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UC Davis Medical Center

UC Davis Medical Center

FEATURE | Posted March 6, 2014

Valley fever re-emerges in California

What you need to know

Photograph of California valley fever map © CDPH
More than 75 percent of valley fever cases have been in people who live in the San Joaquin (Central) Valley. Source: California Dept. of Public Health

Valley fever has been on the rise in California. While the fungal infection is at best an annoyance for the majority of people who contact it, for a few it can lead to serious or life-threatening complications. That drives physician-scientists like UC Davis infectious disease professor George Thompson to search for more knowledge about the disease and new ways to treat it.

Some things you should know about valley fever from UC Davis and federal and state health authorities:

1. Valley fever is a respiratory infection caused by a fungus that lives in arid soil.

Valley fever is a respiratory disease caused by the fungus Coccidioides, which lives as microscopic spores in soil in the southwestern parts of the United States and parts of Mexico, Central America and South America. When the ground is disturbed by wind, construction, farming or other movement, the spores become airborne and can be inhaled, infecting the lungs and other parts of the body via the bloodstream.

2. Valley fever is not contagious, but its incidence is high in Calif.

The majority of cases of valley fever occur among those who live, work or visit endemic areas. About 150,000 people in the U.S. get valley fever each year. According to the California Department of Public Health, the number of reported cases has quintupled from about 816 cases in 2000 to more than 4,000 cases in 2012. The increase may be due to changes in temperature, rainfall and other factors which can affect fungal growth.

3. Symptoms of valley fever are usually similar to the flu.

Sixty percent of those exposed to the fungus do not develop symptoms or have mild flu-like symptoms that resolve on their own. But a very small proportion of people (1 to 3 percent) develop disseminated disease that causes chronic pneumonia, joint pain, fever, fatigue or meningitis, a potentially fatal infection of the membranes and fluid covering the brain and spinal cord. Sometimes there’s a delay in diagnosis because the symptoms resemble common illnesses such as flu and bacterial pneumonia.

4. Anyone can get valley fever, but those over the age of 60 have a higher risk.

Anyone can get valley fever if they live in or have visited an area where the fungus Coccidioides lives, especially southern Arizona or California’s Central Valley. The infection is most common among older adults, particularly those ages 60 and older. People who have recently moved to an area where the disease naturally occurs are also at higher risk for infection.

According to the Centers for Disease Control and Prevention, some other high-risk groups include:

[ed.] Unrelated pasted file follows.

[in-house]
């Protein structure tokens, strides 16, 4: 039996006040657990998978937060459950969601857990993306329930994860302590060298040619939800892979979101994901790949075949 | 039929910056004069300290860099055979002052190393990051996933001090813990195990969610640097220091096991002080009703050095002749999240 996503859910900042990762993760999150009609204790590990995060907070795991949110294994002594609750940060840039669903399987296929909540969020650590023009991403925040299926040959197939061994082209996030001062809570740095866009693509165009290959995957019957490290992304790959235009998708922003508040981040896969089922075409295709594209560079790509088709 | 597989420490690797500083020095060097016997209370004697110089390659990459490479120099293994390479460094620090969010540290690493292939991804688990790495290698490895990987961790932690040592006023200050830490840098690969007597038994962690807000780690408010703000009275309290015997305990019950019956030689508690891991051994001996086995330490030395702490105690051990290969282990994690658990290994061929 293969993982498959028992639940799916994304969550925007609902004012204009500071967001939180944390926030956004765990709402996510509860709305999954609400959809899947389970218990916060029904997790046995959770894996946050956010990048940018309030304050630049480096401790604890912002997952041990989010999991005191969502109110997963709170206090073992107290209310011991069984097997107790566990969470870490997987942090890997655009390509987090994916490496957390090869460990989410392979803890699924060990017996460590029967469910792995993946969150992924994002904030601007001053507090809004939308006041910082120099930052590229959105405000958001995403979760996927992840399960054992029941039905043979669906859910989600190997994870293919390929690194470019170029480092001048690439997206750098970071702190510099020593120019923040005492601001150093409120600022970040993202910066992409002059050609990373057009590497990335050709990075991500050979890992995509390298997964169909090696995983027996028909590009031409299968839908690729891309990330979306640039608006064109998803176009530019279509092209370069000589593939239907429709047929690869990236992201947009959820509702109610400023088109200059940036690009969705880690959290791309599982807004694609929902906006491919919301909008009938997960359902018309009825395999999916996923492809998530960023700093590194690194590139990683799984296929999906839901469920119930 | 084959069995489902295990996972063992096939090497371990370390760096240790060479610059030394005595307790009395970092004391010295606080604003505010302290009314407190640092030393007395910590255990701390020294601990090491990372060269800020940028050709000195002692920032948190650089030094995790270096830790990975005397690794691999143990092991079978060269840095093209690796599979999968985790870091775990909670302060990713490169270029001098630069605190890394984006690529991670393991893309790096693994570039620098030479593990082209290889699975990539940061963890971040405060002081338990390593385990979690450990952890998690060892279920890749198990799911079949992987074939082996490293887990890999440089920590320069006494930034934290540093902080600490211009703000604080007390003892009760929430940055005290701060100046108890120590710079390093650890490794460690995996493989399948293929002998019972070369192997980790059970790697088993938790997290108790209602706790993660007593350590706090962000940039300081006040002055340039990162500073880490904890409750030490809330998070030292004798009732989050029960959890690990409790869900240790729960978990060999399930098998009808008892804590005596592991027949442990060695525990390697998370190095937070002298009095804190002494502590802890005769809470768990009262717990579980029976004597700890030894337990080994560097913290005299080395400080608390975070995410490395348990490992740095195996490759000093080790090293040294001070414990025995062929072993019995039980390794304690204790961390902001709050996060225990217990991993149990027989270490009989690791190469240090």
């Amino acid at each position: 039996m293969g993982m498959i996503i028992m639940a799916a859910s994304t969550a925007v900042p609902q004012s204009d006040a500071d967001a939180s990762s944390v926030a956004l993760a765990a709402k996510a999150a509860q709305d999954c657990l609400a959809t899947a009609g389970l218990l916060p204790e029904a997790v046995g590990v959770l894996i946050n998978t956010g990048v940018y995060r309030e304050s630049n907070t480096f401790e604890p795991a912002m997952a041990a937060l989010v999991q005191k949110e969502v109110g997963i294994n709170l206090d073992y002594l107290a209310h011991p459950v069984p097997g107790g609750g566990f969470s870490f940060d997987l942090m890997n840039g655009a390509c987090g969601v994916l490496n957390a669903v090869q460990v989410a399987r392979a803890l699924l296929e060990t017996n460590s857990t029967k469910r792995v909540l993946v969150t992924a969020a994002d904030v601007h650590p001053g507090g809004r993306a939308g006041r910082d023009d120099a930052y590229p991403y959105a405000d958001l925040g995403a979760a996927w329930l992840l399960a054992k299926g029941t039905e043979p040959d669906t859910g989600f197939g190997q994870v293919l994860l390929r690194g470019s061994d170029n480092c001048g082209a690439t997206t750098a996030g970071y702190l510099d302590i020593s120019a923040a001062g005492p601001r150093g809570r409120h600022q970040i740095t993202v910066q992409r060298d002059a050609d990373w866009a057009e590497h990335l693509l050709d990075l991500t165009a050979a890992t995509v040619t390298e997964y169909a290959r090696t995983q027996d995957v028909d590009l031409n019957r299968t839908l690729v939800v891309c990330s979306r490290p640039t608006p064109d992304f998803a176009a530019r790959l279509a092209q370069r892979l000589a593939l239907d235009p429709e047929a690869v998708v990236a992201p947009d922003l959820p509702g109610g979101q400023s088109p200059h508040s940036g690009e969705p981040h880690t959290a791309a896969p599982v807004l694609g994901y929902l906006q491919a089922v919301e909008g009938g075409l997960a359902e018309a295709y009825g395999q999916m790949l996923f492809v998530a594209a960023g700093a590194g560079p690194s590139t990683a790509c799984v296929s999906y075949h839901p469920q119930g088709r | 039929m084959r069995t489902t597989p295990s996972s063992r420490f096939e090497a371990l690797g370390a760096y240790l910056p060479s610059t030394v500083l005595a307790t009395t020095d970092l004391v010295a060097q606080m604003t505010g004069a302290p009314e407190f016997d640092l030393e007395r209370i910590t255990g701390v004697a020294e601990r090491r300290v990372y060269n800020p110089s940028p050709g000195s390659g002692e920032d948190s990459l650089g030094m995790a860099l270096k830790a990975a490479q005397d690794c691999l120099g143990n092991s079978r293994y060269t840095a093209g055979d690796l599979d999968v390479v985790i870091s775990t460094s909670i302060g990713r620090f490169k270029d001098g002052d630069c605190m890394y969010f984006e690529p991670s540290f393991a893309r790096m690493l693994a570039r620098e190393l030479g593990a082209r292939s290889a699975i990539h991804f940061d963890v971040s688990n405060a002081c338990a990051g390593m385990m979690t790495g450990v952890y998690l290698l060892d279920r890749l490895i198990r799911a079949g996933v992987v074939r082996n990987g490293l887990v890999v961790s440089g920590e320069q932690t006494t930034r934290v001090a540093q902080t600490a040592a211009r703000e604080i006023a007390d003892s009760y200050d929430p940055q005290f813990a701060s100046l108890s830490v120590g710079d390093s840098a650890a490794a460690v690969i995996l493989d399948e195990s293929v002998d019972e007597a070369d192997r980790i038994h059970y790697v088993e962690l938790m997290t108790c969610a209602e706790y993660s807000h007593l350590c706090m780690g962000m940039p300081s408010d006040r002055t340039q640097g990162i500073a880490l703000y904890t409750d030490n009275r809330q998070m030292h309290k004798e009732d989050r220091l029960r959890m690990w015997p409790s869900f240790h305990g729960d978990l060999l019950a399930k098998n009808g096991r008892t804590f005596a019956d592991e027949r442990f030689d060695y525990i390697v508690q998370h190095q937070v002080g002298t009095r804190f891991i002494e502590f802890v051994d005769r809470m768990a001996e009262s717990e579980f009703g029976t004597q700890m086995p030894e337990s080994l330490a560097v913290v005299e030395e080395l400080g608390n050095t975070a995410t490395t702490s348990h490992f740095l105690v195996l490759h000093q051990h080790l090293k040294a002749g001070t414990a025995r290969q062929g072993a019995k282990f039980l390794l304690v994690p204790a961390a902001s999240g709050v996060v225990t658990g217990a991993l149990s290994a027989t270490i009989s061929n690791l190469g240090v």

• African-Americans
  • Asians
  • Women in their 3rd trimester of pregnancy
  • People with weak immune systems, including those with an organ transplant or who have HIV/AIDS

5. It can be difficult to avoid the fungus that causes valley fever.

In areas where valley fever is common, it’s difficult to completely avoid exposure to the fungus that causes valley fever. People with weak immune systems or who are at high risk for developing the severe form of the disease for another reason should consider trying to reduce their exposure to the fungus by limiting activities that disturb soil or generate dust, such as digging or excavation, in areas where the fungus lives.

6. Awareness is important.

man with his dog and cat © iStockphoto
Like people, dogs and cats are susceptible to valley fever.

There is no vaccine to prevent valley fever — and as noted previously, sometimes there’s a delay in diagnosis because the symptoms resemble common illnesses such as flu and bacterial pneumonia. Despite the frequency of valley fever for those living in endemic regions, few clinicians think of this disease early in the course of a patient’s illness.

If you have symptoms of valley fever and you live in or have visited an area where the fungus that causes the infection is common in the environment, ask your doctor to test you for valley fever. If you have valley fever, you may need treatment with prescription antifungal medication.

About one to three percent of those with valley fever develop the chronic version and must remain on antifungal medications to prevent recurrent bouts of infection.

7. Not just humans.

Valley fever has been found in everything from sea otters and llamas to primates and cattle! Like people, dogs and cats are susceptible to valley fever. Symptoms often include lethargy, weight loss, fever and coughing. Domestic animals are often treated with the same drugs that humans are prescribed.